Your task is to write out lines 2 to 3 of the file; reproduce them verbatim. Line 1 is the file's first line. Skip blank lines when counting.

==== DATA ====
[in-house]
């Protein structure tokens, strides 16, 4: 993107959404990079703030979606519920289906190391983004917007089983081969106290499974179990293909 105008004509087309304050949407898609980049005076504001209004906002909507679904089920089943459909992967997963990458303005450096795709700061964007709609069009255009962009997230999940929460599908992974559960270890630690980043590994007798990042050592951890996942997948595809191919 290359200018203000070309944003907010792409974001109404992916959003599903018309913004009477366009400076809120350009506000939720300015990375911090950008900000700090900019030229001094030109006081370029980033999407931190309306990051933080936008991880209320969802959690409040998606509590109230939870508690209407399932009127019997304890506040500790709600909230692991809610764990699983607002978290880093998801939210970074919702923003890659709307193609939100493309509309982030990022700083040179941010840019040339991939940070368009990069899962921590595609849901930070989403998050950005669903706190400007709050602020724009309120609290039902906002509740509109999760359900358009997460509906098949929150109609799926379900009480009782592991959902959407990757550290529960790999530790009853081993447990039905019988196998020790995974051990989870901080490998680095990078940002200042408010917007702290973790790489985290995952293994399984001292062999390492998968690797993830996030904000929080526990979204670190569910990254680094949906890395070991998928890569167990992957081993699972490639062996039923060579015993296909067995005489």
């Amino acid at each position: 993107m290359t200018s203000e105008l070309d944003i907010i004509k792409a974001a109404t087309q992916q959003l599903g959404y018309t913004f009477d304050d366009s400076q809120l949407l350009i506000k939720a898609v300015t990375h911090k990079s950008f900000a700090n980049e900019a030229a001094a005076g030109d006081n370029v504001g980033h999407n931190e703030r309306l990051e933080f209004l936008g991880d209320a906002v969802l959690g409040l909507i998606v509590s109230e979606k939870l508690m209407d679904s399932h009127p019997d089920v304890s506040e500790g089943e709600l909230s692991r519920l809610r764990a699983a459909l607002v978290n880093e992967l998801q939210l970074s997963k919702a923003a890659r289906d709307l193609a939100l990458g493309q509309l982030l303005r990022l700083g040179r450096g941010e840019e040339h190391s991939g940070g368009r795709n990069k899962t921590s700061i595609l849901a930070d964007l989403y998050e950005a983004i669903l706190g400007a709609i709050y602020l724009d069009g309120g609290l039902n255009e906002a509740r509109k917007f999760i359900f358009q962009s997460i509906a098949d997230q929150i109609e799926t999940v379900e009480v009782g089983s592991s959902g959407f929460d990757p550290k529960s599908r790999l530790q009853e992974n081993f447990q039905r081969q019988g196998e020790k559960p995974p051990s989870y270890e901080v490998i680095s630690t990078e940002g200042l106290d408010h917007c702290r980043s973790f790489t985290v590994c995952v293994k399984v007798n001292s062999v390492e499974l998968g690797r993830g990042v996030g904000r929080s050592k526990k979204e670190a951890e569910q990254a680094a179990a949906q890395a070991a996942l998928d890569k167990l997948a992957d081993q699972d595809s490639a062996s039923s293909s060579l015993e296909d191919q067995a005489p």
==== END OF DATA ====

């Protein structure tokens, strides 16, 4: 993107959404990079703030979606519920289906190391983004917007089983081969106290499974179990293909 105008004509087309304050949407898609980049005076504001209004906002909507679904089920089943459909992967997963990458303005450096795709700061964007709609069009255009962009997230999940929460599908992974559960270890630690980043590994007798990042050592951890996942997948595809191919 290359200018203000070309944003907010792409974001109404992916959003599903018309913004009477366009400076809120350009506000939720300015990375911090950008900000700090900019030229001094030109006081370029980033999407931190309306990051933080936008991880209320969802959690409040998606509590109230939870508690209407399932009127019997304890506040500790709600909230692991809610764990699983607002978290880093998801939210970074919702923003890659709307193609939100493309509309982030990022700083040179941010840019040339991939940070368009990069899962921590595609849901930070989403998050950005669903706190400007709050602020724009309120609290039902906002509740509109999760359900358009997460509906098949929150109609799926379900009480009782592991959902959407990757550290529960790999530790009853081993447990039905019988196998020790995974051990989870901080490998680095990078940002200042408010917007702290973790790489985290995952293994399984001292062999390492998968690797993830996030904000929080526990979204670190569910990254680094949906890395070991998928890569167990992957081993699972490639062996039923060579015993296909067995005489």
């Amino acid at each position: 993107m290359t200018s203000e105008l070309d944003i907010i004509k792409a974001a109404t087309q992916q959003l599903g959404y018309t913004f009477d304050d366009s400076q809120l949407l350009i506000k939720a898609v300015t990375h911090k990079s950008f900000a700090n980049e900019a030229a001094a005076g030109d006081n370029v504001g980033h999407n931190e703030r309306l990051e933080f209004l936008g991880d209320a906002v969802l959690g409040l909507i998606v509590s109230e979606k939870l508690m209407d679904s399932h009127p019997d089920v304890s506040e500790g089943e709600l909230s692991r519920l809610r764990a699983a459909l607002v978290n880093e992967l998801q939210l970074s997963k919702a923003a890659r289906d709307l193609a939100l990458g493309q509309l982030l303005r990022l700083g040179r450096g941010e840019e040339h190391s991939g940070g368009r795709n990069k899962t921590s700061i595609l849901a930070d964007l989403y998050e950005a983004i669903l706190g400007a709609i709050y602020l724009d069009g309120g609290l039902n255009e906002a509740r509109k917007f999760i359900f358009q962009s997460i509906a098949d997230q929150i109609e799926t999940v379900e009480v009782g089983s592991s959902g959407f929460d990757p550290k529960s599908r790999l530790q009853e992974n081993f447990q039905r081969q019988g196998e020790k559960p995974p051990s989870y270890e901080v490998i680095s630690t990078e940002g200042l106290d408010h917007c702290r980043s973790f790489t985290v590994c995952v293994k399984v007798n001292s062999v390492e499974l998968g690797r993830g990042v996030g904000r929080s050592k526990k979204e670190a951890e569910q990254a680094a179990a949906q890395a070991a996942l998928d890569k167990l997948a992957d081993q699972d595809s490639a062996s039923s293909s060579l015993e296909d191919q067995a005489p």